The Hanford Advisory Board is asking the Department of Energy to slow down on transferring parts of Hanford from its environmental cleanup program to its long-term stewardship program.
Late last summer, DOE announced that it had finished cleaning up a reactor area at Hanford for the first time.
An industrial complex with more than 100 buildings that once surrounded F Reactor had been torn down. Contaminated soil and waste sites -- where debris was disposed of in unlined pits and trenches -- had been dug up. What remained of Hanford's former experimental animal farm, including buried carcasses and radioactive manure, had been hauled off.
DOE is preparing to transfer control of the area around the reactor from Washington Closure Hanford, the cleanup contractor that is finishing up environmental cleanup at Hanford along the Columbia River.
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Control would be passed to Mission Support Alliance, the contractor that provides services to DOE across the Hanford nuclear reservation, as part of Hanford's long-term stewardship program.
"The key implied concept is that the LTS (long-term stewardship) program assumes responsibility for a remediated site after all cleanup has been demonstrated to be complete," the board said in a document it approved Friday to be sent to DOE.
But at the F Reactor Area, a final decision on required cleanup has not been issued and is not expected to be issued for at least a year, the board said. Turning the area over to long-term stewardship before that seems illogical, creating confusion of responsibility and authority, the board said.
"It is sending the message that we are done before we are done," said board member Liz Mattson.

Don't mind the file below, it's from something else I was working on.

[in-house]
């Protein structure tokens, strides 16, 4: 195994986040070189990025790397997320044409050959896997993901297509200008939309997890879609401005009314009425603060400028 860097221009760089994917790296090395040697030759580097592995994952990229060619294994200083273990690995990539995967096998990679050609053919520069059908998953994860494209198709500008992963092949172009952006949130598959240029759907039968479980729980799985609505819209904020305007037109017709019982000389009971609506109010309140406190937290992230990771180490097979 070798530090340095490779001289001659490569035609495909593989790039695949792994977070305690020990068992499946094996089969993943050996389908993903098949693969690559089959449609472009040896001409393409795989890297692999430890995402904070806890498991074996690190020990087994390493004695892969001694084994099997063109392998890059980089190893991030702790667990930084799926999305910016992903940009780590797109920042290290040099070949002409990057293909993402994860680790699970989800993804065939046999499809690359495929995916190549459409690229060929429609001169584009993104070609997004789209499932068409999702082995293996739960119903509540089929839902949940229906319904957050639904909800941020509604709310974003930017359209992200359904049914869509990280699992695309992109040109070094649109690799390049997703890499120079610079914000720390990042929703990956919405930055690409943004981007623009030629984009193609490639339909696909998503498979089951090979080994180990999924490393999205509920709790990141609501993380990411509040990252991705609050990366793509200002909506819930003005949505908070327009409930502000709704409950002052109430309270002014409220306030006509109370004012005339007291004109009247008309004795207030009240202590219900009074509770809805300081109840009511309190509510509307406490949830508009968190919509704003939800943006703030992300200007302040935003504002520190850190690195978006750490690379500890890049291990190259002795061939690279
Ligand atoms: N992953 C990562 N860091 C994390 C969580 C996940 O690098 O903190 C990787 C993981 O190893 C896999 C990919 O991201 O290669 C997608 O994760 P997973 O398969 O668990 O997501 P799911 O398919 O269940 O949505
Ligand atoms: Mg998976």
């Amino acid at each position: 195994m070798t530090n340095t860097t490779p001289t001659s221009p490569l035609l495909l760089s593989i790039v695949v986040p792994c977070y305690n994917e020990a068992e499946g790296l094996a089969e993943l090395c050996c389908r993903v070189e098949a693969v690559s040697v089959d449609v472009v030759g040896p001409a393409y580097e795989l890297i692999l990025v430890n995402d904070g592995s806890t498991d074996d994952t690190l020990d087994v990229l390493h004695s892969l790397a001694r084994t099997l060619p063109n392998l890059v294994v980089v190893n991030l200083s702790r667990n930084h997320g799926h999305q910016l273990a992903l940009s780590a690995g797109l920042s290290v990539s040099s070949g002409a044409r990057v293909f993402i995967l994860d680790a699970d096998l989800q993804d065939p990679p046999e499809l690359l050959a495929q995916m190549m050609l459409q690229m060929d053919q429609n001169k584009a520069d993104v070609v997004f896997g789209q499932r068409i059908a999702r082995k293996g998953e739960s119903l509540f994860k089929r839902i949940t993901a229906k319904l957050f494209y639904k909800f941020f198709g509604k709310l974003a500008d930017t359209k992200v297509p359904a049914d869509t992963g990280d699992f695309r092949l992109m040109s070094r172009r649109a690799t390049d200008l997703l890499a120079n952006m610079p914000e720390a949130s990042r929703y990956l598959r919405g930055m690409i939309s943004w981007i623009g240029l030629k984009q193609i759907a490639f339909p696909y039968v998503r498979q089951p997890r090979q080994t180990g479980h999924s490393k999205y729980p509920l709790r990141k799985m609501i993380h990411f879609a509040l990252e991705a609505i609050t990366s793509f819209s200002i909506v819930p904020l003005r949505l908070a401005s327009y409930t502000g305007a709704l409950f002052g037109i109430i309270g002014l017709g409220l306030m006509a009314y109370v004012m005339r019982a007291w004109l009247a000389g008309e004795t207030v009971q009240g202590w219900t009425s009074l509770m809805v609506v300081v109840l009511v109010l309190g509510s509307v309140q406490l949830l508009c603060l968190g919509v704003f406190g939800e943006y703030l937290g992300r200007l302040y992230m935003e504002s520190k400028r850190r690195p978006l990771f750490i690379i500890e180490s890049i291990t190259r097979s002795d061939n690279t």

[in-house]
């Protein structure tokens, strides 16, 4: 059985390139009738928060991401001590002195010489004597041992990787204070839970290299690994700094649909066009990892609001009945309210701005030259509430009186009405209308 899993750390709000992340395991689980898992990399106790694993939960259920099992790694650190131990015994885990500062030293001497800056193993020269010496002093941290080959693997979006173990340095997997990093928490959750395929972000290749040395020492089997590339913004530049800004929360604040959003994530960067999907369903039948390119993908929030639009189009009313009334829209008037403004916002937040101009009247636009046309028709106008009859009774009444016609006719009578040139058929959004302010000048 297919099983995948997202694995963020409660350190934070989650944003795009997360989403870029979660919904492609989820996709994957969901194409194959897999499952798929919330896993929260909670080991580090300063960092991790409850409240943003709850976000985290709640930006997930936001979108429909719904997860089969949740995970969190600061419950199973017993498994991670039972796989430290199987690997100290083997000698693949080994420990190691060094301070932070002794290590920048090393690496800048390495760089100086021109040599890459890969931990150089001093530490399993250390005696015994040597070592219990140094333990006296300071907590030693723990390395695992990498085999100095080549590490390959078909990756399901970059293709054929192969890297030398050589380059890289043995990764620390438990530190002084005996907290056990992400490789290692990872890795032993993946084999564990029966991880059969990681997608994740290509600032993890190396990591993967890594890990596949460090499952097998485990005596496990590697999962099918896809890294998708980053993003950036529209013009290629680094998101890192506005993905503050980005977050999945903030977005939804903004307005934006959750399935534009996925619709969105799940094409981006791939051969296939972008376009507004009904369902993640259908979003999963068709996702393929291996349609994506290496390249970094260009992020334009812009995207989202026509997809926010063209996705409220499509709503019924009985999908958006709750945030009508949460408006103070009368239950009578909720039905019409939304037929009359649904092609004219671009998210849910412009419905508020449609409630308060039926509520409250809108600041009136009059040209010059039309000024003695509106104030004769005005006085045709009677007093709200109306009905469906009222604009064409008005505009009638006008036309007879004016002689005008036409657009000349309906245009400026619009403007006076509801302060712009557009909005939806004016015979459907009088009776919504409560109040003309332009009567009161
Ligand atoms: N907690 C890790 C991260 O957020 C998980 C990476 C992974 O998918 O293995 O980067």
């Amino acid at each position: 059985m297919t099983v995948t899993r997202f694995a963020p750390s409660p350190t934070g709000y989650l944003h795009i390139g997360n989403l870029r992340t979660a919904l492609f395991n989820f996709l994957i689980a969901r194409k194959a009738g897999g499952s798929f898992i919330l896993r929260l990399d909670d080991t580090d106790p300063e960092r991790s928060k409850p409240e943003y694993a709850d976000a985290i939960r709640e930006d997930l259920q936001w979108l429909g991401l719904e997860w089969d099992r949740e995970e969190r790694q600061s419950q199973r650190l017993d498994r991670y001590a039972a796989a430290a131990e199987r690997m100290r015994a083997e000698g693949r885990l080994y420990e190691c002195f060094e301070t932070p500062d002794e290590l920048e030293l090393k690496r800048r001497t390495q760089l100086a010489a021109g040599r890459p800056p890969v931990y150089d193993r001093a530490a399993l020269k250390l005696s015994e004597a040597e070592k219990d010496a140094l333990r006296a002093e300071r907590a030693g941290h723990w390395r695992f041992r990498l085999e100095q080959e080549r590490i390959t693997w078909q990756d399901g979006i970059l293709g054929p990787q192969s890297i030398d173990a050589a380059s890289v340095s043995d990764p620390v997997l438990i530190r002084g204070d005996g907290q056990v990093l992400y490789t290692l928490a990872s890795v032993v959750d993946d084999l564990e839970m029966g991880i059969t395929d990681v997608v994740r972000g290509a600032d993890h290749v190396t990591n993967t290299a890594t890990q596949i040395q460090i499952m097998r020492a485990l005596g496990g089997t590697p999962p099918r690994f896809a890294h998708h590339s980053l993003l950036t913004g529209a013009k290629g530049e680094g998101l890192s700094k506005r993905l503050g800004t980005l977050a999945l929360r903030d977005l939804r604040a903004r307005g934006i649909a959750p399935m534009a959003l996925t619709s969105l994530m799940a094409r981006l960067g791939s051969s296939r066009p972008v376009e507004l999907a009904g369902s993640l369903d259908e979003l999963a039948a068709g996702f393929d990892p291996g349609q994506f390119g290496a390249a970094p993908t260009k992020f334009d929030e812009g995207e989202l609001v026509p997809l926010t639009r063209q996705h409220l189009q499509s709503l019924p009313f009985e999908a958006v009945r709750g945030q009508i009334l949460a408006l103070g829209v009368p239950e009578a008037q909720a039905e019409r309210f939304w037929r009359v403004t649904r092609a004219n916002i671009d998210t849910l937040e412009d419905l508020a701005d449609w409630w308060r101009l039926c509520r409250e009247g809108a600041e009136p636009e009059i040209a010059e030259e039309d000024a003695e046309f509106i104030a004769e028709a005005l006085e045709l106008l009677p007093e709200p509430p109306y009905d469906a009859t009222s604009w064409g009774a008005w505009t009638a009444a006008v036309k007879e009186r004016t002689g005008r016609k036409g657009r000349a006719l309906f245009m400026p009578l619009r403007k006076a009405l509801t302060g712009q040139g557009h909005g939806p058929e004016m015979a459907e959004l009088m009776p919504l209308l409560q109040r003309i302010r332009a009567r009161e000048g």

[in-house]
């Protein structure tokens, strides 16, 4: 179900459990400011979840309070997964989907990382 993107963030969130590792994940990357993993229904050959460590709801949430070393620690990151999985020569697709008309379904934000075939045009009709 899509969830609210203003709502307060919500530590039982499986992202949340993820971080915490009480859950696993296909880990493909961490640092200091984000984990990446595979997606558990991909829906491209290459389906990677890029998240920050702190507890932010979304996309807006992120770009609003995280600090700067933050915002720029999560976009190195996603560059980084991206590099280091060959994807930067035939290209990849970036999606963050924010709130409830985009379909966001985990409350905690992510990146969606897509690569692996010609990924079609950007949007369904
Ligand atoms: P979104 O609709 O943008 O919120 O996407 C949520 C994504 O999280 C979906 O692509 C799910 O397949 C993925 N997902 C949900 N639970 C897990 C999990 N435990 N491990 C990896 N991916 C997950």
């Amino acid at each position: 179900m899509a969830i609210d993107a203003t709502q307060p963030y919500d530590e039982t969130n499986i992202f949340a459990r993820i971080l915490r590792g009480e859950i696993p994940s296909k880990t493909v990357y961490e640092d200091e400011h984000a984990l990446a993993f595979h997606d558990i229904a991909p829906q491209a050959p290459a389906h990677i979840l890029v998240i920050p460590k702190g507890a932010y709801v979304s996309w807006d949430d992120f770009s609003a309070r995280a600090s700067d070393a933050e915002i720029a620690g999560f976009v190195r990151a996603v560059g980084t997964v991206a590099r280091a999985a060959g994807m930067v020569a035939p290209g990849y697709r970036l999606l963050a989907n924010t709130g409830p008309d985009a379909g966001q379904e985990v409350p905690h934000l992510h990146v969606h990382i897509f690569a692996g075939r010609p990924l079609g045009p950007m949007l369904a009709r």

More waste sites needing cleanup could be identified, but the current long-term stewardship contract does not include any provisions to address that, the board said.
In addition, only surface cleanup has been completed in the area around F Reactor, board members said.
Much of the reactor still stands. It has been cocooned, or put in temporary storage by tearing it down to little more than its radioactive core, sealing it up and reroofing it. It is planned to stand that way for 75 years to let radiation decay to more manageable levels.
The area also has contaminated groundwater, and there is a suspicion that there may be contamination beneath the reactor from its former pool that held irradiated fuel under water.
DOE wants to start moving areas of Hanford to long-term stewardship as most work along the Columbia River, other than groundwater cleanup, is completed and the River Corridor Contract ends. The support services contract, now held by Mission Support Alliance, is in place for a longer term at Hanford.
DOE's goal is for better monitoring and follow-up of sites under long-term stewardship than may be done under cleanup programs, where the focus is on completing a project and moving on, said Jeff Frey, of DOE.
DOE may need to use a different term than long-term stewardship or better describe it to make sure it is understood that DOE may have to return to areas to address environmental cleanup or other issues, he said.